The Jerusalem Post
September 3, 2012
"I am not going to be ignored,” Glenn Close declares in one of the most riveting scenes of Fatal Attraction, the thriller that captivated movie audiences 25 years ago. That fundamental human desire to be loved, or at least be treated with kindness and respect, endures. And it applies as much to nations as to individuals.
Today’s Iranian leaders are not uttering those exact words, Fatal Attraction-style. But President Mahmoud Ahmadinejad, Supreme Leader Ayatollah Khamenei and other senior officials are quite clear that they will not be ignored.
Indeed, the United States, the European Union and other countries genuinely concerned about Iran’s nuclear program have not been ignoring Tehran at all. The cumulative, tightening sanctions, the verbal White House commitment that “all options are on the table” to prevent Iran from building a nuclear weapon, and widespread public speculation on possible Israeli or American military action show that Iran is a top concern.
But that’s not the kind of attention this regime craves. What Ahmadinejad and Khamenei most desire is respect, and they want it on their terms. Iran has a long, proud history. By dint of geography, population and oil resources Iran is naturally dominant in the region, and aspires to be a global player as well.
Hosting the Non-Aligned Movement summit in Tehran was a sensational diplomatic achievement. Some observers discount the role and purpose of the NAM, founded in 1961 to give organizational space to those countries that aligned neither with the US nor the Soviet Union. This Cold War artifact, however, has greatly expanded as dozens more countries achieved independence and gravitated to what’s become the largest bloc in the UN General Assembly.
Iran had been waiting patiently to take over the NAM helm, having won election three years ago as chair without any objection from the other NAM members. The closing session of the summit in Tehran anointed Venezuela to assume the mantle of leadership in 2015.
Leaders of Arab countries that are reportedly very worried about Iran’s nuclear ambitions nevertheless came across the Gulf to attend the NAM summit, and by their presence bestowed respect on its host, Ahmadinejad. Indeed, only two weeks earlier, the Iranian president was welcomed in Riyadh by Saudi King Abdullah for the Organization of the Islamic Conference (OIC) meeting.
The NAM summit attracted representatives of nearly all 120 members, including 29 heads of state. Even UN Secretary General Ban Ki-moon did not stay away, despite Iran’s total disregard for two UN agencies, the Security Council and the International Atomic Energy Agency (IAEA).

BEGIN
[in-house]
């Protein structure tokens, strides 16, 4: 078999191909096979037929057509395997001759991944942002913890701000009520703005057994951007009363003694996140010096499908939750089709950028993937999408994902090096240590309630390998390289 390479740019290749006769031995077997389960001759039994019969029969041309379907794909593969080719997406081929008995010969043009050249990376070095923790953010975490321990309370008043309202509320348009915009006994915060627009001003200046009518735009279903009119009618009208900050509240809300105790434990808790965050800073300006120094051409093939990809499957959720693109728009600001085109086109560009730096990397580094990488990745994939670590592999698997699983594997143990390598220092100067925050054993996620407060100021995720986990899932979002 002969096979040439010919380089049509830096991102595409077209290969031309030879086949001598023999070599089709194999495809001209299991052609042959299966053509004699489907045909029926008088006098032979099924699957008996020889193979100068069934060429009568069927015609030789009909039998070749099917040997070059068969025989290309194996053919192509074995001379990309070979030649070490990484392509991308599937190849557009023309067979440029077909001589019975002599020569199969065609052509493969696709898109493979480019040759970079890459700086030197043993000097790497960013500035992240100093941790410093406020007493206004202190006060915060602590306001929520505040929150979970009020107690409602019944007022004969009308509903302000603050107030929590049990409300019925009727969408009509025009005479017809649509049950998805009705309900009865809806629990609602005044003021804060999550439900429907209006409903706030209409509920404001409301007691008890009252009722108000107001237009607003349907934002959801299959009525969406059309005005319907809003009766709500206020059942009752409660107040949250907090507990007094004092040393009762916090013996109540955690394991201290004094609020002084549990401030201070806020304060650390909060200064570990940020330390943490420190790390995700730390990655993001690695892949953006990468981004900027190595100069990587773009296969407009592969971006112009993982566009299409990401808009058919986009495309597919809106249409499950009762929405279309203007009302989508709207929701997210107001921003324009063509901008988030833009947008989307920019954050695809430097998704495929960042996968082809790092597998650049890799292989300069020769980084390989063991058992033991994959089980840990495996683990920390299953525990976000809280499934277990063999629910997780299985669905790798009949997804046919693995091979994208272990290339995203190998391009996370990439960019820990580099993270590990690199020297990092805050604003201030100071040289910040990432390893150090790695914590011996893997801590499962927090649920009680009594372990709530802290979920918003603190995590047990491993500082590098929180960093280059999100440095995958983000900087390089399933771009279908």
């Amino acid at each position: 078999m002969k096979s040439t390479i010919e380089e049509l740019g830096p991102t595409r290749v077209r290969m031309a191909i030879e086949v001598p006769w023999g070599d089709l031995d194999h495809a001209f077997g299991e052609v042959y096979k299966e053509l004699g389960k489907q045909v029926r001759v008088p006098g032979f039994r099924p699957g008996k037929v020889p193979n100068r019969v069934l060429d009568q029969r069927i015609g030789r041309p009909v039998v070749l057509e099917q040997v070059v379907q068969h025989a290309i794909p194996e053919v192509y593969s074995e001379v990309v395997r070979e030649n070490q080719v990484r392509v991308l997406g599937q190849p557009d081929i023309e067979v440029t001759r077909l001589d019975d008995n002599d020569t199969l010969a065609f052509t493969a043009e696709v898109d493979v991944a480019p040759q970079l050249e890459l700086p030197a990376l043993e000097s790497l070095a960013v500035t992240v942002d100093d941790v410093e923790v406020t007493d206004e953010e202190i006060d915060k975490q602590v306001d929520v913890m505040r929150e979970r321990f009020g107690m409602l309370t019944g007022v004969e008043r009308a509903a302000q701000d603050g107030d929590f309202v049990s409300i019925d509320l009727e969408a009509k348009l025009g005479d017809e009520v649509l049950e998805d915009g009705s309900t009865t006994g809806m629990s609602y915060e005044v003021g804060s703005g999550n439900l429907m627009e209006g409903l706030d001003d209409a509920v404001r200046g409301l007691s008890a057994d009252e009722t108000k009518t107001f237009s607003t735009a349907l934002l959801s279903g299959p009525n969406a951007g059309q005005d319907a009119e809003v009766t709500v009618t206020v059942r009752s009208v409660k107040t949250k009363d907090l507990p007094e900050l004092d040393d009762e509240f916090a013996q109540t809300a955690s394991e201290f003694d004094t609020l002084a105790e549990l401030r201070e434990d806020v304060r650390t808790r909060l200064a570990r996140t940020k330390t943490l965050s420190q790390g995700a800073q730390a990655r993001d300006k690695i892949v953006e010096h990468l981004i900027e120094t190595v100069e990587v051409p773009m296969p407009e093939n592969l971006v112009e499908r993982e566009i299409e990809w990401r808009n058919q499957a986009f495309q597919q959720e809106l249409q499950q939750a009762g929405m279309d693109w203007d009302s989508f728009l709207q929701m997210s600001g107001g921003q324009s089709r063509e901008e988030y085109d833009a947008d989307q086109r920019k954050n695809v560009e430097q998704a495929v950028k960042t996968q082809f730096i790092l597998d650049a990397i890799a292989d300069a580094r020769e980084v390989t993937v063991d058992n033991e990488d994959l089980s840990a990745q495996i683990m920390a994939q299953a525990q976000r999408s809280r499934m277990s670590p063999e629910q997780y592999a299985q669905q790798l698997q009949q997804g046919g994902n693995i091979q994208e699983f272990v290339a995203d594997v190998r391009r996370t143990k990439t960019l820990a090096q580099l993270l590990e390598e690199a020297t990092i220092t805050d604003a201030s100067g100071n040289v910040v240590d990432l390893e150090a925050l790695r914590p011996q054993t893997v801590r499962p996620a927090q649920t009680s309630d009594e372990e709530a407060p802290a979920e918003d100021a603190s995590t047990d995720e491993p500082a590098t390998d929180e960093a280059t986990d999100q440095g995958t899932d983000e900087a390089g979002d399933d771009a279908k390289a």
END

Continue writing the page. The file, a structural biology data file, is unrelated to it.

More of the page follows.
Could not one NAM country have separated itself from Iran’s dangerous course? Or is the commitment to this bloc of nations so attractive that world leaders instinctively set aside any concerns they may have about the host nation? Even as the NAM bloc gathered in the conference hall, the IAEA issued a fresh report affirming that in the past three months alone Iran has accelerated its nuclear program, installing hundreds more enrichment centrifuges, while refusing to disclose details on current and planned activities at nuclear research and development sites across the country.
Iran’s leaders are undoubtedly pleased that NAM members, like lemmings, unanimously endorsed Iran’s right to a full nuclear fuel cycle to enrich uranium.
Iranian leaders also think that their vision of expanding their 1979 revolution is bearing fruit. Foreign Minister Ali Akbar Salehi proclaimed, in a recent Washington Post oped, that what so many call the Arab Spring is actually the Islamic Awakening. They are encouraged by the ascendance of Islamic political parties in Egypt, Libya and Tunisia.
There is but one exception to their praise for Arab uprisings – Syria. Iran fully supports Syrian President Bashar Assad and endorses his view that the regime’s opponents, young and old, are “terrorists” backed by foreigners.
Iran is even more explicit than Syria itself, fingering the US and Israel as the culprits.
But in regard to Syria, Iran stands alone in the Muslim world. Iran failed to stop the OIC from suspending Syria’s membership and could not get NAM agreement to back Assad in his battle for regime survival. With Iranian troops in Syria and an open spigot of arms and money, Iran will not relent.
Unfortunately for the Syrian people, their situation has not risen to the level of global concern that has been paid to Iran’s nuclear program. Innumerable efforts have been made by the UN and the IAEA to deal with Iran. The US, together with the other four permanent members of the Security Council and Germany, have several times given Tehran the respect it desires by sitting at the same table with Iran’s leaders.
Iran is not being ignored. But many nations are not paying full attention to the imminent dangers that Iran’s nuclear program entails.
The writer is the American Jewish Committee’s director of media relations.